Pandemic Playlist: 5 songs from jazz icon Ella Fitzgerald that feel like a warm blanket on a cold winter night
With a career spanning more than five decades, Fitzgerald established herself as one of the most enduring jazz artistes both on account of her musical skill as well as her ability to deliver emotional performances
Ella Fitzgerald has found herself once again immortalized, this time via a documentary film that charts her over-half-a-century career as one of the reigning queens of jazz music. With tunes that ranged from euphoria and reveling in the joy of young love to ones that lamented the bittersweet end of a relationship or the lack of 'something to live for', Fitzgerald's remarkable musical abilities set her apart from her contemporaries, and in the decades since her passing, very few have managed to convey her songs with the same level of quiet, dignified emotion that the Queen of Jazz once did.
In honor of one of the greatest singers of all time, here are five tracks that speak to emotions and experiences we've all had at some point in our lives.
'Something To Live For'
While most famously associated with her coyly flirtatious love songs and her improvisational abilities, another area where Fitzgerald excelled was in songs that spoke to the daily struggles most of us find ourselves dealing with. On 'Something To Live For', Fitzgerald beautifully conveys the emptiness of a life without purpose, where no amount of material wealth seems to have the power to fill the void of not having romance or adventure in one's life. Pandemic or not, this is an all-too-relatable struggle, particularly in a modern fast-paced world where it's difficult to see too far ahead into the future. For most, modern life is a stream of quick decisions and working towards stability, with moments of wandering aimlessly wondering what it's all for.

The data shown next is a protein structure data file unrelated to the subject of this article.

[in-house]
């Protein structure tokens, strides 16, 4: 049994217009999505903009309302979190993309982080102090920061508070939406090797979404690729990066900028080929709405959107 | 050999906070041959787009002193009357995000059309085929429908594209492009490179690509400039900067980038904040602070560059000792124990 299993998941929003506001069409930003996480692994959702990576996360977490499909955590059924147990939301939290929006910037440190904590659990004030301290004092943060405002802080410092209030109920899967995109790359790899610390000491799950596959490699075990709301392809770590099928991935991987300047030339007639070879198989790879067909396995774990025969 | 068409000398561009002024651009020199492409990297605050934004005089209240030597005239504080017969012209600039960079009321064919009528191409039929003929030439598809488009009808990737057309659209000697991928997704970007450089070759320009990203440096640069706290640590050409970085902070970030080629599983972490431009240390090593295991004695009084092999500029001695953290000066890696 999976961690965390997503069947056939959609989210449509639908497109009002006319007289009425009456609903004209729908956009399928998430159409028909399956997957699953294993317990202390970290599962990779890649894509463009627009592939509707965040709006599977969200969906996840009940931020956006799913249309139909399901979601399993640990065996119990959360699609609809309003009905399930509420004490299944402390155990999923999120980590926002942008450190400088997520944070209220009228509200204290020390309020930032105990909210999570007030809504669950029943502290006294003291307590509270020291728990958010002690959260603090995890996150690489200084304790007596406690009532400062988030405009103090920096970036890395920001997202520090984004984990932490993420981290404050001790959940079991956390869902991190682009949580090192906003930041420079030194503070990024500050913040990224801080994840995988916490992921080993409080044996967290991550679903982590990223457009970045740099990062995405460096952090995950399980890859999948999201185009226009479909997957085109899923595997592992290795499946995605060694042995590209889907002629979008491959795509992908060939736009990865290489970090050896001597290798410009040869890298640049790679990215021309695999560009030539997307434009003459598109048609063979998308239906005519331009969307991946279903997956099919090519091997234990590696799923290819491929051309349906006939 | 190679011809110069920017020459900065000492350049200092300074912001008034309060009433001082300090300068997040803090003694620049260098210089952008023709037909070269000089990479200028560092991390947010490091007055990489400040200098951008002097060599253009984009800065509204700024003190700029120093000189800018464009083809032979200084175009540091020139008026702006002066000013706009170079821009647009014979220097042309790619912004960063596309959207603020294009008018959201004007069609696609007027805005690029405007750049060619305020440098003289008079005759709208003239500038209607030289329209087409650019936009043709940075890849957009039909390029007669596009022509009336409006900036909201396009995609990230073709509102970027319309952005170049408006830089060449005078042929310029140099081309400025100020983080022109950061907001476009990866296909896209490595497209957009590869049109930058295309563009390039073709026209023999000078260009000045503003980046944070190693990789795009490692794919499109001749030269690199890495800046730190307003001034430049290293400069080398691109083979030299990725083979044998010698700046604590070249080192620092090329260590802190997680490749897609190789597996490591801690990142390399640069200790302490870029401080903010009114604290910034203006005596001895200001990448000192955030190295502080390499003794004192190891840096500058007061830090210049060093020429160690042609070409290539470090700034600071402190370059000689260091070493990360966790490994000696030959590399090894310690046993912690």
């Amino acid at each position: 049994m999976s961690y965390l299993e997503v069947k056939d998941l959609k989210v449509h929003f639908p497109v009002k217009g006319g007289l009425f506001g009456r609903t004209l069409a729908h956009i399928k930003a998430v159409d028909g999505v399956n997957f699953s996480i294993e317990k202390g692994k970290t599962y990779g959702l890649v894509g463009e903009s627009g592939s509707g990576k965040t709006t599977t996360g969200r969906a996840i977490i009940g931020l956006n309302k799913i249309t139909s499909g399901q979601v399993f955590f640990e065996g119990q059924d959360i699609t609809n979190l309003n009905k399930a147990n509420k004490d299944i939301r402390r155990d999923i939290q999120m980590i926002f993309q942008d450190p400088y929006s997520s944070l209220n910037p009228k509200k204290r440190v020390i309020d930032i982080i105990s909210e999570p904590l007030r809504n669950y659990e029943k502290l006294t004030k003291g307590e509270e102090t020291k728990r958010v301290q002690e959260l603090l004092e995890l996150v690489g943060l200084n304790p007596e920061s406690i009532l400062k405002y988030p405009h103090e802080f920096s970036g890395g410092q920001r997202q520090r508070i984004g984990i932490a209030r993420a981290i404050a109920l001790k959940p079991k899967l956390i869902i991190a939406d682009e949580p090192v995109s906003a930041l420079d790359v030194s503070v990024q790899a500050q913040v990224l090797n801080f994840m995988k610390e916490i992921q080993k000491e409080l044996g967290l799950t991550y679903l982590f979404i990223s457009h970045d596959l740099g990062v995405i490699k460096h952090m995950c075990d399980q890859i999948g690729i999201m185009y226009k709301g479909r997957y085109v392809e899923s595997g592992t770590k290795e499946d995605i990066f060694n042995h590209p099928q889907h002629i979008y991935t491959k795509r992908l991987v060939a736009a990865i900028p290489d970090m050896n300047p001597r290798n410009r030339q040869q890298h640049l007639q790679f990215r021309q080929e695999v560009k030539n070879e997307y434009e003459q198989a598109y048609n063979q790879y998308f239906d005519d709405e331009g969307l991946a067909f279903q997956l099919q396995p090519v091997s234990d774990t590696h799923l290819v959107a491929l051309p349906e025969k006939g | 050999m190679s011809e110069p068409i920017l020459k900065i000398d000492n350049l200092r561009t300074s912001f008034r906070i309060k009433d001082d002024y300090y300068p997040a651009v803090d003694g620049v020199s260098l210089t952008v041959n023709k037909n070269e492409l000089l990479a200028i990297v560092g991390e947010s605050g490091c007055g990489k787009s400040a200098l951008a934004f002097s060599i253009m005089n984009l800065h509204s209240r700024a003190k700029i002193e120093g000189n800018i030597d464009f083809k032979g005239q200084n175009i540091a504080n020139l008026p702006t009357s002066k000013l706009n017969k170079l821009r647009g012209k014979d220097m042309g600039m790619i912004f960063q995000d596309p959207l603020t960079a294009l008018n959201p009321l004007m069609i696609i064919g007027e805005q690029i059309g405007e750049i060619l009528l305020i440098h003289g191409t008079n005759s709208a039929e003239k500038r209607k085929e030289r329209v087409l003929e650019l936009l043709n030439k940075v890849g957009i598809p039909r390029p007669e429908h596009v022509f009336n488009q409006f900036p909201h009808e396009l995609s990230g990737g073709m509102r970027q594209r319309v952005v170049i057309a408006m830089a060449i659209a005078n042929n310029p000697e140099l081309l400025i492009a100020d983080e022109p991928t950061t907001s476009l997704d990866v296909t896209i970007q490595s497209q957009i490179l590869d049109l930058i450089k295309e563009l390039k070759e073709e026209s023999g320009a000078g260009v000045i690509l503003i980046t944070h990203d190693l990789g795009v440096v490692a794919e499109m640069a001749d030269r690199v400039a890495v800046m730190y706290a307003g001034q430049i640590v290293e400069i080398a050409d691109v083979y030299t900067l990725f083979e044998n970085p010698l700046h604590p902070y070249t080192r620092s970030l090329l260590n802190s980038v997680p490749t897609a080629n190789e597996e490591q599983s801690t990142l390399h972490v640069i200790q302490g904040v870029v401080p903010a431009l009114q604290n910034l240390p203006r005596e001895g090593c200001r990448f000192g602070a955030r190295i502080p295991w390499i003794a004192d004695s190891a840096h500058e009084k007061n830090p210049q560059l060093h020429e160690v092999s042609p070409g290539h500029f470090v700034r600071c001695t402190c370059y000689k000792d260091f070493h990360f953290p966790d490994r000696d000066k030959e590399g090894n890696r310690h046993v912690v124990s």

Fitzgerald calling out to her future lover telling them she wants something to live for while filled with a feeling of melancholy is also somehow comforting. After all, it's worth living for the romance and adventure that will someday cross out paths.
'Into Each Life Some Rain Must Fall'
This 1944 track was a duet by vocal jazz group The Ink Spots and featured pioneering African-American tenor Bill Kenny as well as Fitzgerald. With lyrics from Allan Roberts, a melody crafter by Doris Fisher, and a name that drew inspiration from the Henry Wadsworth Longfellow poem 'Rainy Day', this song has found an odd home on the soundtracks of several videogames. Upon its release, this track made its way to the top of both The Harlem Hit Parade and the Pop Charts, later regaining popularity after it was featured in games like 2011's 'LA Noire' and 2008’s 'Fallout 3'.